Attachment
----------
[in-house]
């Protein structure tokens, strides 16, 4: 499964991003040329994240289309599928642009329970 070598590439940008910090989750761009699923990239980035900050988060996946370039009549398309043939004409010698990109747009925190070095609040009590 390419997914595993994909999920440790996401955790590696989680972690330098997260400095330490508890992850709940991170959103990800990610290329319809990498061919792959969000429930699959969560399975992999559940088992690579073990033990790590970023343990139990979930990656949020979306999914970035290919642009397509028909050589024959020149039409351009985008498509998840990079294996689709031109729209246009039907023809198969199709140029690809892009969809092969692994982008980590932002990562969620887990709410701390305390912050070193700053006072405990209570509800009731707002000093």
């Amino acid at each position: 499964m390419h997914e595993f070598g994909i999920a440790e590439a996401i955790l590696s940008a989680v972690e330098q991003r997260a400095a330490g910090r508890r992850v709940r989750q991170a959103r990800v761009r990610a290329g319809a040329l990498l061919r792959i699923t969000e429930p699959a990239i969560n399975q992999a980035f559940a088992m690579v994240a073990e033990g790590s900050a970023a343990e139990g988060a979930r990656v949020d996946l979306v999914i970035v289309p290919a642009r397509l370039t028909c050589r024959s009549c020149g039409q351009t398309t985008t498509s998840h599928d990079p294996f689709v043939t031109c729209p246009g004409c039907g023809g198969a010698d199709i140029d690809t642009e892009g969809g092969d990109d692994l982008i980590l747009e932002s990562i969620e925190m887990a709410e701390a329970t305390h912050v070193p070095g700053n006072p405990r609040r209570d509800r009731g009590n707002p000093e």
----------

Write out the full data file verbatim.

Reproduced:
[in-house]
């Protein structure tokens, strides 16, 4: 499964991003040329994240289309599928642009329970 070598590439940008910090989750761009699923990239980035900050988060996946370039009549398309043939004409010698990109747009925190070095609040009590 390419997914595993994909999920440790996401955790590696989680972690330098997260400095330490508890992850709940991170959103990800990610290329319809990498061919792959969000429930699959969560399975992999559940088992690579073990033990790590970023343990139990979930990656949020979306999914970035290919642009397509028909050589024959020149039409351009985008498509998840990079294996689709031109729209246009039907023809198969199709140029690809892009969809092969692994982008980590932002990562969620887990709410701390305390912050070193700053006072405990209570509800009731707002000093």
């Amino acid at each position: 499964m390419h997914e595993f070598g994909i999920a440790e590439a996401i955790l590696s940008a989680v972690e330098q991003r997260a400095a330490g910090r508890r992850v709940r989750q991170a959103r990800v761009r990610a290329g319809a040329l990498l061919r792959i699923t969000e429930p699959a990239i969560n399975q992999a980035f559940a088992m690579v994240a073990e033990g790590s900050a970023a343990e139990g988060a979930r990656v949020d996946l979306v999914i970035v289309p290919a642009r397509l370039t028909c050589r024959s009549c020149g039409q351009t398309t985008t498509s998840h599928d990079p294996f689709v043939t031109c729209p246009g004409c039907g023809g198969a010698d199709i140029d690809t642009e892009g969809g092969d990109d692994l982008i980590l747009e932002s990562i969620e925190m887990a709410e701390a329970t305390h912050v070193p070095g700053n006072p405990r609040r209570d509800r009731g009590n707002p000093e």